Benthic trace metal fluxes in the oxygen minimum zone off Peru
A. PLASS1*, F. SCHOLZ1, C. SCHLOSSER1, A. W. DALE1, E. P. ACHTERBERG1, S. SOMMER1
1GEOMAR Helmholtz Centre for Ocean Research Kiel, Wischhofstraße 1-3, 24148 Kiel, Germany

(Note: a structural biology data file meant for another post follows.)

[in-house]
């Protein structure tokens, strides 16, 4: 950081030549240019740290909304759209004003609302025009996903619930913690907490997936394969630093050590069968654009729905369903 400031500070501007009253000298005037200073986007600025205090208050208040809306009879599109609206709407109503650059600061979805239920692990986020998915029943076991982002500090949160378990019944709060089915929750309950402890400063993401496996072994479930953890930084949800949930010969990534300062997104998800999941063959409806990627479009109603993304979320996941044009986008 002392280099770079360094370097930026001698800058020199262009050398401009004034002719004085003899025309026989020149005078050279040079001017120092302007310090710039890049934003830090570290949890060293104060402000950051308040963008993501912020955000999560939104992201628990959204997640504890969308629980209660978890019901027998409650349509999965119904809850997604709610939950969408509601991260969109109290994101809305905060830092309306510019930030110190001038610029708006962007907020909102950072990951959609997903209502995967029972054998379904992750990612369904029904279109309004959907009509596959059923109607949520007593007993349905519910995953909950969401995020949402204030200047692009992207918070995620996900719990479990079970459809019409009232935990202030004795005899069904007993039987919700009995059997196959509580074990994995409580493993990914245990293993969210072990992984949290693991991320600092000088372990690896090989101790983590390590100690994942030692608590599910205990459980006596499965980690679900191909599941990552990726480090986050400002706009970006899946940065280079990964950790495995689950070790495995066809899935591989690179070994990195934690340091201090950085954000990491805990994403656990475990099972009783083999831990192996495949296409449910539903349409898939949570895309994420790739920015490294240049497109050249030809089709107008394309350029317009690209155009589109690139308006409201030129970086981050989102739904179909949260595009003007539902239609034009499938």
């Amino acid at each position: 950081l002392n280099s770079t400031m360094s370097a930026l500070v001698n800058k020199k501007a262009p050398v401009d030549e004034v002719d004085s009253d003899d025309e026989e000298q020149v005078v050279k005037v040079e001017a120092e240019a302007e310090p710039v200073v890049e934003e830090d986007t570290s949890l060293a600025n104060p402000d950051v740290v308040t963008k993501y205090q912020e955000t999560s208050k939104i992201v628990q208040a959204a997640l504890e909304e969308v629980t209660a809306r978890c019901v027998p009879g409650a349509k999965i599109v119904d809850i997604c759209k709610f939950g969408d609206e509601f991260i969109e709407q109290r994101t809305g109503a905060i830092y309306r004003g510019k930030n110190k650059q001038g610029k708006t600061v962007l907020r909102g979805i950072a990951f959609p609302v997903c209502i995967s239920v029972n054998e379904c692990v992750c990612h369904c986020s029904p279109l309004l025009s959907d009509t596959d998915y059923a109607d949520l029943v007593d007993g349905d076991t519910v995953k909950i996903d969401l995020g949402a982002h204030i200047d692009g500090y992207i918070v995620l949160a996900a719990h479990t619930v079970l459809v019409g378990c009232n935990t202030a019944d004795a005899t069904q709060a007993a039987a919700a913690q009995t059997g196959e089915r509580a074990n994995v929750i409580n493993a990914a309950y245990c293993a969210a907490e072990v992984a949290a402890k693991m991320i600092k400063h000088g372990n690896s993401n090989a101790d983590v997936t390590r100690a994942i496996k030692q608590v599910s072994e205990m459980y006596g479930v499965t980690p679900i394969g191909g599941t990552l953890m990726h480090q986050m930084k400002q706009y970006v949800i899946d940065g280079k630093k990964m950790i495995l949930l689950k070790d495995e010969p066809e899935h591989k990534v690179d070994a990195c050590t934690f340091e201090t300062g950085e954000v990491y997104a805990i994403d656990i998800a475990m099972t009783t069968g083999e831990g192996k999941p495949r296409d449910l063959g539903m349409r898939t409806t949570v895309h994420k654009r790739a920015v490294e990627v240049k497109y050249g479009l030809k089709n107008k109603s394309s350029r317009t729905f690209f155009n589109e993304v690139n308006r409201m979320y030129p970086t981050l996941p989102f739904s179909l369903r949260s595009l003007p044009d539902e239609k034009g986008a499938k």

Iron and several other trace metals (e.g. cobalt, zinc, cadmium) are essential micronutrients, required for the growth of marine organisms. Their availability in the oceans can (co-)limit primary productivity and thus affect the cycling of macronutrients and the biological pump [e.g. 1]. Marine sediments in oxygen-deficient regions are proposed to be an important source or sink for these trace metals to the ocean. In the Peruvian oxygen minimum zone (OMZ), substantial fluxes of reduced iron across the sediment-bottom water interface have been documented [e.g. 2] and inferred for other trace metals such as cobalt [e.g. 3]. However, the key biogeochemical processes that control the sedimentary release or burial of trace metals are poorly constrained. We present iron and other trace metal data for in situ benthic chamber incubations, sediment pore waters, near-bottom water profiles and ex situ experiments from a transect across the Peruvian continental margin at 12 °S. During our sampling campaign (austral autumn 2017), the water column featured steep biogeochemical gradients. While the upper shelf was oxygenated, anoxic conditions prevailed on the deeper shelf and slope, with a nitrogenous OMZ core expanding from around 150 m to 400 m water depth. Close to the upper rim of the OMZ core, the highest in-situ benthic fluxes of iron and the steepest iron gradients in the bottom water were found. In some incubations and ex-situ experiments, the release of iron coincided with nitrate and nitrite depletion, suggesting that reductive processes in the nitrogen cycle exert an important control on the benthic iron release. The distribution of mat-forming sulfide-oxidizing bacteria on the seafloor also seems to affect benthic trace metal fluxes. These bacteria regulate sulfide concentrations in the surface sediment and, thus, the extent of trace metal retention through their precipitation sulfides. Further, the decrease of cadmium concentrations during benthic chamber incubations suggests that oxygen minimum zone sediment represents an effective sink for cadmium. Our findings can help to predict how ocean deoxygenation will impact benthic trace metal fluxes in the future.
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